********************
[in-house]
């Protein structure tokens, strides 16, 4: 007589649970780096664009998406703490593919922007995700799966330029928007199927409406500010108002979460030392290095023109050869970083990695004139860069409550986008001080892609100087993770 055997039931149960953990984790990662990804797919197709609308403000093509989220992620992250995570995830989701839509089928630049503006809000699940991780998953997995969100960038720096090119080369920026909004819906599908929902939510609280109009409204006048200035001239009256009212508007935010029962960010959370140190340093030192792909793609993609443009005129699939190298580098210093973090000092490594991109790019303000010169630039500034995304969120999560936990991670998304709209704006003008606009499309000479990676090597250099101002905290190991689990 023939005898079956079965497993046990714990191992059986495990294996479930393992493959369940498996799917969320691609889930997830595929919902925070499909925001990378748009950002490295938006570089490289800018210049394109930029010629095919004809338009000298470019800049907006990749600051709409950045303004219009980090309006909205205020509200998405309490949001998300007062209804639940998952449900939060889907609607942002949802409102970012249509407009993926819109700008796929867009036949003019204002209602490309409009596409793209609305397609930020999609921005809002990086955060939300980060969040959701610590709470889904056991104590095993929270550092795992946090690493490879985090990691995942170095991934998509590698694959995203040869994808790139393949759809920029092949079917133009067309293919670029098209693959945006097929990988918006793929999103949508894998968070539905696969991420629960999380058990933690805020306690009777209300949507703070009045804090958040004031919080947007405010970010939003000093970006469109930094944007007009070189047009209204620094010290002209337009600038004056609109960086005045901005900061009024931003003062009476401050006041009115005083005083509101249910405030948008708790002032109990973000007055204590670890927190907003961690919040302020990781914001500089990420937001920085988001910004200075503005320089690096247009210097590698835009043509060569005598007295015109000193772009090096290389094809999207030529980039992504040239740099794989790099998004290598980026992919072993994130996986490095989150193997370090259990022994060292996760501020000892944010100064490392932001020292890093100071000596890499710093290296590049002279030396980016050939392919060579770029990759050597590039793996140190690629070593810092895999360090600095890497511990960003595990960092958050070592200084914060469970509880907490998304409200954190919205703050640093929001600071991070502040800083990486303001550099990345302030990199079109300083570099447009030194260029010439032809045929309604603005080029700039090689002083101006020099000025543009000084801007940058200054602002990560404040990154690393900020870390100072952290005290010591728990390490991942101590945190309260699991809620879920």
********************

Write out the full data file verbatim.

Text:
[in-house]
């Protein structure tokens, strides 16, 4: 007589649970780096664009998406703490593919922007995700799966330029928007199927409406500010108002979460030392290095023109050869970083990695004139860069409550986008001080892609100087993770 055997039931149960953990984790990662990804797919197709609308403000093509989220992620992250995570995830989701839509089928630049503006809000699940991780998953997995969100960038720096090119080369920026909004819906599908929902939510609280109009409204006048200035001239009256009212508007935010029962960010959370140190340093030192792909793609993609443009005129699939190298580098210093973090000092490594991109790019303000010169630039500034995304969120999560936990991670998304709209704006003008606009499309000479990676090597250099101002905290190991689990 023939005898079956079965497993046990714990191992059986495990294996479930393992493959369940498996799917969320691609889930997830595929919902925070499909925001990378748009950002490295938006570089490289800018210049394109930029010629095919004809338009000298470019800049907006990749600051709409950045303004219009980090309006909205205020509200998405309490949001998300007062209804639940998952449900939060889907609607942002949802409102970012249509407009993926819109700008796929867009036949003019204002209602490309409009596409793209609305397609930020999609921005809002990086955060939300980060969040959701610590709470889904056991104590095993929270550092795992946090690493490879985090990691995942170095991934998509590698694959995203040869994808790139393949759809920029092949079917133009067309293919670029098209693959945006097929990988918006793929999103949508894998968070539905696969991420629960999380058990933690805020306690009777209300949507703070009045804090958040004031919080947007405010970010939003000093970006469109930094944007007009070189047009209204620094010290002209337009600038004056609109960086005045901005900061009024931003003062009476401050006041009115005083005083509101249910405030948008708790002032109990973000007055204590670890927190907003961690919040302020990781914001500089990420937001920085988001910004200075503005320089690096247009210097590698835009043509060569005598007295015109000193772009090096290389094809999207030529980039992504040239740099794989790099998004290598980026992919072993994130996986490095989150193997370090259990022994060292996760501020000892944010100064490392932001020292890093100071000596890499710093290296590049002279030396980016050939392919060579770029990759050597590039793996140190690629070593810092895999360090600095890497511990960003595990960092958050070592200084914060469970509880907490998304409200954190919205703050640093929001600071991070502040800083990486303001550099990345302030990199079109300083570099447009030194260029010439032809045929309604603005080029700039090689002083101006020099000025543009000084801007940058200054602002990560404040990154690393900020870390100072952290005290010591728990390490991942101590945190309260699991809620879920």